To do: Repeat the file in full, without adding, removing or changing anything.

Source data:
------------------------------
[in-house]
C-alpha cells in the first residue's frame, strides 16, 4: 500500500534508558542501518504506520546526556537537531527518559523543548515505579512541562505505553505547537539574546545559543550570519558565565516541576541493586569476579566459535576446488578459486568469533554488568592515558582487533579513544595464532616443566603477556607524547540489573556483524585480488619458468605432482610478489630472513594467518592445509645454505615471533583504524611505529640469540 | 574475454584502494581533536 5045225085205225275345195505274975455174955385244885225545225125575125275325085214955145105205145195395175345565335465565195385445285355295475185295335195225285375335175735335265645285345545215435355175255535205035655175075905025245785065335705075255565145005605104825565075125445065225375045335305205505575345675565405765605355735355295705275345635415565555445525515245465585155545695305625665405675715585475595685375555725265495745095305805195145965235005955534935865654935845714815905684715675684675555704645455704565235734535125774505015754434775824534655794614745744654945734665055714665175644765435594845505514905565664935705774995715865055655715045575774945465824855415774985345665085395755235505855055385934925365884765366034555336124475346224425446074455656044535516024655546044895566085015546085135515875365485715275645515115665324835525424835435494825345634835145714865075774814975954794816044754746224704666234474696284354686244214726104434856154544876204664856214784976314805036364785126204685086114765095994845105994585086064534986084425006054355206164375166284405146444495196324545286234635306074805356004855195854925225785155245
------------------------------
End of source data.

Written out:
[in-house]
C-alpha cells in the first residue's frame, strides 16, 4: 500500500534508558542501518504506520546526556537537531527518559523543548515505579512541562505505553505547537539574546545559543550570519558565565516541576541493586569476579566459535576446488578459486568469533554488568592515558582487533579513544595464532616443566603477556607524547540489573556483524585480488619458468605432482610478489630472513594467518592445509645454505615471533583504524611505529640469540 | 574475454584502494581533536 5045225085205225275345195505274975455174955385244885225545225125575125275325085214955145105205145195395175345565335465565195385445285355295475185295335195225285375335175735335265645285345545215435355175255535205035655175075905025245785065335705075255565145005605104825565075125445065225375045335305205505575345675565405765605355735355295705275345635415565555445525515245465585155545695305625665405675715585475595685375555725265495745095305805195145965235005955534935865654935845714815905684715675684675555704645455704565235734535125774505015754434775824534655794614745744654945734665055714665175644765435594845505514905565664935705774995715865055655715045575774945465824855415774985345665085395755235505855055385934925365884765366034555336124475346224425446074455656044535516024655546044895566085015546085135515875365485715275645515115665324835525424835435494825345634835145714865075774814975954794816044754746224704666234474696284354686244214726104434856154544876204664856214784976314805036364785126204685086114765095994845105994585086064534986084425006054355206164375166284405146444495196324545286234635306074805356004855195854925225785155245